I read some threads about ‘selective sync’, asking for either file-level or subdir-level selection:
It seems to be a common request from Dropbox and Bittorrent Sync users. Nevertheless, I understand the arguments given by @AudriusButkevicius about the inherent scaling limitation. Such granularity would be overkill for my needs, anyway.
However, I’ve come across a use case where selectively (de)activating the syncronization of entire repositories can be helpful, and I hope it doesn’t involve a computation overhead. The minimal case would be:
A user is using syncthing to connect two devices (A and B). Two repositories are shared: ‘doc’ and ‘tests’. Since only pdf files are to be saved to ‘doc’, it is not expected to have much activity. Then, it can always be active. On the contrary, A and B are expected to run various simulations and save the results to ‘test’. When A is running long simulations and producing few files, and B is running multiple relatively short ones which create lots of files, it’d be helpful to temporaly avoid B from publishing the changes to remotes.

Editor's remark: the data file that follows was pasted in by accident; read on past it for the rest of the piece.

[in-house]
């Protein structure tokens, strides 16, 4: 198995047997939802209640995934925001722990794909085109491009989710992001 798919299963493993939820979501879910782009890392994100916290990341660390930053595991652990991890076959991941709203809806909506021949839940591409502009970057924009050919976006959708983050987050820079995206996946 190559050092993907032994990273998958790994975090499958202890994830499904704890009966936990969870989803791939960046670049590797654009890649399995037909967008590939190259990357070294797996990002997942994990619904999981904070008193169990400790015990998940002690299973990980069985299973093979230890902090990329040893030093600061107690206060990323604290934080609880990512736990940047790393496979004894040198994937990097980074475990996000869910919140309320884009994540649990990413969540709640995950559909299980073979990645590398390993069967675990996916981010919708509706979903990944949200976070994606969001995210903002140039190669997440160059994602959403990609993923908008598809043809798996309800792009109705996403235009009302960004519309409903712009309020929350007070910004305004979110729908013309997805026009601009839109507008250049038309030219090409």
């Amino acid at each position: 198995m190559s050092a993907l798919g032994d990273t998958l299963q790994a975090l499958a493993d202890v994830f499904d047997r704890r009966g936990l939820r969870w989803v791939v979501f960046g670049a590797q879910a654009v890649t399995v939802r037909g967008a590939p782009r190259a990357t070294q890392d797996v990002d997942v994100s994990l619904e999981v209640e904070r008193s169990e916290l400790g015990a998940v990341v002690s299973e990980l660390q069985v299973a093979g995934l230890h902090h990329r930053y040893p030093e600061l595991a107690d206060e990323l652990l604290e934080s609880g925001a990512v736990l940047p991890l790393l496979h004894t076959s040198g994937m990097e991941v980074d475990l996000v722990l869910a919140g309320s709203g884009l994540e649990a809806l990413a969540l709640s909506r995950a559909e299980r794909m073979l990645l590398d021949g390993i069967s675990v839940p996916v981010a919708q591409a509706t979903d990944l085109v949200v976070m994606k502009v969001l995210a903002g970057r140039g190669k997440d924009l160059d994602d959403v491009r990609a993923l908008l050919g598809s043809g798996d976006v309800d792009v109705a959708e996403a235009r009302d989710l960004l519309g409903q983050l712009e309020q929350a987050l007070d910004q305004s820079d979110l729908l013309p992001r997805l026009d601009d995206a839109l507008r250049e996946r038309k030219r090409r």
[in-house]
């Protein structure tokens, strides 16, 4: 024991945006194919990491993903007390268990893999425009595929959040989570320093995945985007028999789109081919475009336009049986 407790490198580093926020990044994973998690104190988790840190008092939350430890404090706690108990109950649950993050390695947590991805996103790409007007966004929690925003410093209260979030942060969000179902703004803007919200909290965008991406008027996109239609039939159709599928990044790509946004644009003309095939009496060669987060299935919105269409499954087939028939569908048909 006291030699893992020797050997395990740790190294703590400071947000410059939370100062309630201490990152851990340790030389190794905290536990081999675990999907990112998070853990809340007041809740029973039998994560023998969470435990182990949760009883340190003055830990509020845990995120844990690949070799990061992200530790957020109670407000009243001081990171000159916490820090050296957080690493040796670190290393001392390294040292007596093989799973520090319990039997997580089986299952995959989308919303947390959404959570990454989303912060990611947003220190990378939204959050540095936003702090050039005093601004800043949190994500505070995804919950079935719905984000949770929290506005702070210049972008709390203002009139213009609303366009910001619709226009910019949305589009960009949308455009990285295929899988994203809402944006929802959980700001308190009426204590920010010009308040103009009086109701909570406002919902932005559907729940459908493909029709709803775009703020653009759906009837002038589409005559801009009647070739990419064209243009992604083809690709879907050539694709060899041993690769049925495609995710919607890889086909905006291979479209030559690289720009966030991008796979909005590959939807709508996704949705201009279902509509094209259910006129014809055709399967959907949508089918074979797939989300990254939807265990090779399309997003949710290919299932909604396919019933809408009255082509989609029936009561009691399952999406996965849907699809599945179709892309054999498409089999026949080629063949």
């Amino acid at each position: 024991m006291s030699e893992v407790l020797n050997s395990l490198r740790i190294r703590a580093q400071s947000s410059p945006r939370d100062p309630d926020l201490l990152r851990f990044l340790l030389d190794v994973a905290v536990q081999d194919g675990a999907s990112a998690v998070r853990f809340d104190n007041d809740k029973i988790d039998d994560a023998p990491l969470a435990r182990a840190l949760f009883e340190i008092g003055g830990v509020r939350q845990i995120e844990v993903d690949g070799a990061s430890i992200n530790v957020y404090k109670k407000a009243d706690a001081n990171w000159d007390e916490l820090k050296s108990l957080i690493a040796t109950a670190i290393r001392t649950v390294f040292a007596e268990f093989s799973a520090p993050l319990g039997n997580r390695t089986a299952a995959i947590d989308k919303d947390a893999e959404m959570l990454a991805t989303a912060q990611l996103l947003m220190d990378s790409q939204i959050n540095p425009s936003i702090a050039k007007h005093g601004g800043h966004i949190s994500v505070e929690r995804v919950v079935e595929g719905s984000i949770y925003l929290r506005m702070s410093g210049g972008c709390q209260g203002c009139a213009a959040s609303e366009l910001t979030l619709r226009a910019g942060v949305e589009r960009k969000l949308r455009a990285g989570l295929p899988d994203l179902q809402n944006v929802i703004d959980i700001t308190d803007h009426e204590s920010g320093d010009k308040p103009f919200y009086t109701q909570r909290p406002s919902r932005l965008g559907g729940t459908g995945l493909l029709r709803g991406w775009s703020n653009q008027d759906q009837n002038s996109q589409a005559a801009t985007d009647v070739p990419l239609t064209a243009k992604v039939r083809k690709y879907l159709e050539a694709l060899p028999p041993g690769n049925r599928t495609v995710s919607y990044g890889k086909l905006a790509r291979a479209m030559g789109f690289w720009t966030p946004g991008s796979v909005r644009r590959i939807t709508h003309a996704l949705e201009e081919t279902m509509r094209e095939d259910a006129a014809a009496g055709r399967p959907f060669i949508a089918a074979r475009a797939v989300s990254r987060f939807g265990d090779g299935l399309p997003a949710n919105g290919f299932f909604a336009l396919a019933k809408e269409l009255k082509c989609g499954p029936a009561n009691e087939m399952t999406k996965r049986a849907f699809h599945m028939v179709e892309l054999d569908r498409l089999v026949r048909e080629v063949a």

I read the documentation and tried both Syncthing and SyncTraizor, but I found no obvious solution. I also tried to manually edit the config file, but it requires restarting Syncthing for the changes to take effect.
I suppose it may be made by just not updating the global state from B/test or deactivating the scan interval, if the box is unchecked. At the same time, it should be decided whether to get the results from A/test or to keep B/test completely disconnected until the box is checked. Can this be handled from the GUI? Or is it a feature of the core to periodically check all the repositories in the config file?
Last, I know the following workarounds:
- Not to run such simulations in a repository. However, most of them do not produce many files, and I’m trying to avoid reconfiguring the tools.
- To remove/add the repository. At least three clicks are required to remove it, and the path has to be specified for it to be added later.
- Running two instances of Syncthing, which would require managing two different configurations.